view this post on Zulip Mario Carneiro (Oct 02 2020 at 19:28):

I would suggest using "abstract" interval arithmetic, rather than floats, unless you are actually compiling to float operations

view this post on Zulip Mario Carneiro (Oct 02 2020 at 19:28):

It's easier to deploy norm_num to work on rational arithmetic than float arithmetic

view this post on Zulip Mario Carneiro (Oct 02 2020 at 19:29):

floats are terrible in literally every possible way a spec can be

view this post on Zulip Mario Carneiro (Oct 02 2020 at 19:30):

For computation via tactics, it makes most sense to have the bounds of the interval be of type real

view this post on Zulip Mario Carneiro (Oct 02 2020 at 19:31):

but the tactic itself might be doing (unverified) float computations

view this post on Zulip Mario Carneiro (Oct 02 2020 at 19:32):

That said, IEEE verification is a thing, if you are specifically interested in that, and mathlib has some basic work on it in data.fp.basic

view this post on Zulip Mario Carneiro (Oct 02 2020 at 19:34):

(which BTW is a rare example of an unfinished proof in mathlib, cleverly worked around by using meta)

view this post on Zulip Joseph Myers (Oct 02 2020 at 19:35):

Also, if you prove error bounds for a particular algorithm, you can do just one set of (rounded) computations and extract an interval at the end (so half the number of computations compared to updating both endpoints at every step during the algorithm). But as interval arithmetic saves you from needing to do separate proofs about error propagation, it saves a lot of human time even if it involves more computations.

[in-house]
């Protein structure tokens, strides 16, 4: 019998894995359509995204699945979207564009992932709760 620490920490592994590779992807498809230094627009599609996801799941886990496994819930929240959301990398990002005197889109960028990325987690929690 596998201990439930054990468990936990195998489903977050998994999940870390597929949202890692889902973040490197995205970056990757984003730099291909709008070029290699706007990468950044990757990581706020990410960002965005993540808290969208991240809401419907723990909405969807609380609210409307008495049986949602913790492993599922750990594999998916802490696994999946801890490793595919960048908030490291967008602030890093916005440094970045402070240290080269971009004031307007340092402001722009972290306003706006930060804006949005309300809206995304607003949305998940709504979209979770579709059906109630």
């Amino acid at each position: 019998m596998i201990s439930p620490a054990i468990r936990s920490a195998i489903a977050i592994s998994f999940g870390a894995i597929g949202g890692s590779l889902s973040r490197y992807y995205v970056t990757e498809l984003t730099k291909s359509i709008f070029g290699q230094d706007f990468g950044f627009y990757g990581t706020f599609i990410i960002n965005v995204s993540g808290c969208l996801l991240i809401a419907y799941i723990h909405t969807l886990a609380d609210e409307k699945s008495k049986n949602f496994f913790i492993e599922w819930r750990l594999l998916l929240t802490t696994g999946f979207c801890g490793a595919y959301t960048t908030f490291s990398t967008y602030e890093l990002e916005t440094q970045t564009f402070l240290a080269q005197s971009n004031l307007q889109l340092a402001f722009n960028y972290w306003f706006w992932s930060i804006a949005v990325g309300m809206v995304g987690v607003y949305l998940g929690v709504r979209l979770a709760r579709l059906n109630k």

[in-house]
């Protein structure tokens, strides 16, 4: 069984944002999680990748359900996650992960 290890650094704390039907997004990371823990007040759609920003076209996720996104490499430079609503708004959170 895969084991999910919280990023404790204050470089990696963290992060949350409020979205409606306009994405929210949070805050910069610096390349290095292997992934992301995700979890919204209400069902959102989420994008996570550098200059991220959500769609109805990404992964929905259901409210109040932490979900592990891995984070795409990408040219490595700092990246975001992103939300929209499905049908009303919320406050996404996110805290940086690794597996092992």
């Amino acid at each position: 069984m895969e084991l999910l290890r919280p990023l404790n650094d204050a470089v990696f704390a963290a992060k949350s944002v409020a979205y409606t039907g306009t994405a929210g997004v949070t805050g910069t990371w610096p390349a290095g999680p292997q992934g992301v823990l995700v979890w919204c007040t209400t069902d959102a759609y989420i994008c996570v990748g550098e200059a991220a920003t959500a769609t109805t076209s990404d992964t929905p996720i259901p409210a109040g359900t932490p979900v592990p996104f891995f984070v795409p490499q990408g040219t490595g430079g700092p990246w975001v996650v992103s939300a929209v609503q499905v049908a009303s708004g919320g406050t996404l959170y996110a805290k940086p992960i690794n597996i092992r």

view this post on Zulip Mario Carneiro (Oct 02 2020 at 19:35):

Sure, but you don't need verified floats to do that

view this post on Zulip Mario Carneiro (Oct 02 2020 at 19:36):

You can do rounding with rational arithmetic too

view this post on Zulip Mario Carneiro (Oct 02 2020 at 19:36):

and you can use float computations under the hood to determine what to round to

view this post on Zulip Joseph Myers (Oct 02 2020 at 19:40):

(There's also the old issue #1038 "Implement computable real numbers" discussing various approaches in this area.)

view this post on Zulip Yury G. Kudryashov (Oct 02 2020 at 19:55):

Sometimes I want to forget that I opened this issue.

view this post on Zulip Miroslav Olšák (Oct 03 2020 at 07:47):

Oh, I floats are controversial, I see :smile: I didn't mean a standardized float numbers with all the +-inf, NaN, etc. Just that rationals seemed to me a bit less efficient for computation and unnecessary for approximate calculations.
But my main question was different -- if we define a structure (f₁ f₂ : BigFloat / ℚ) (x : ℝ) (x_lt : x ≤ f₂) (x_gt : x ≥ f₁), and some rounded operations on it, will it be usable by a tactic to actually proof inequalities using the defined computation?

view this post on Zulip Miroslav Olšák (Oct 03 2020 at 07:51):

Actually, +-inf would be likely necessary for the bounds of the interval but there could be also rationals with them in the library, right?

view this post on Zulip Yury G. Kudryashov (Oct 03 2020 at 08:30):

I don't know what's better: define a structure bundled_Icc, operations on this structure, and lemmas claiming correctness of these operations, or bundle x inside the structure. With the first approach it's clear that f₁ and f₂ in a + b don't depend on a.x and b.x.


Last updated: May 09 2021 at 22:13 UTC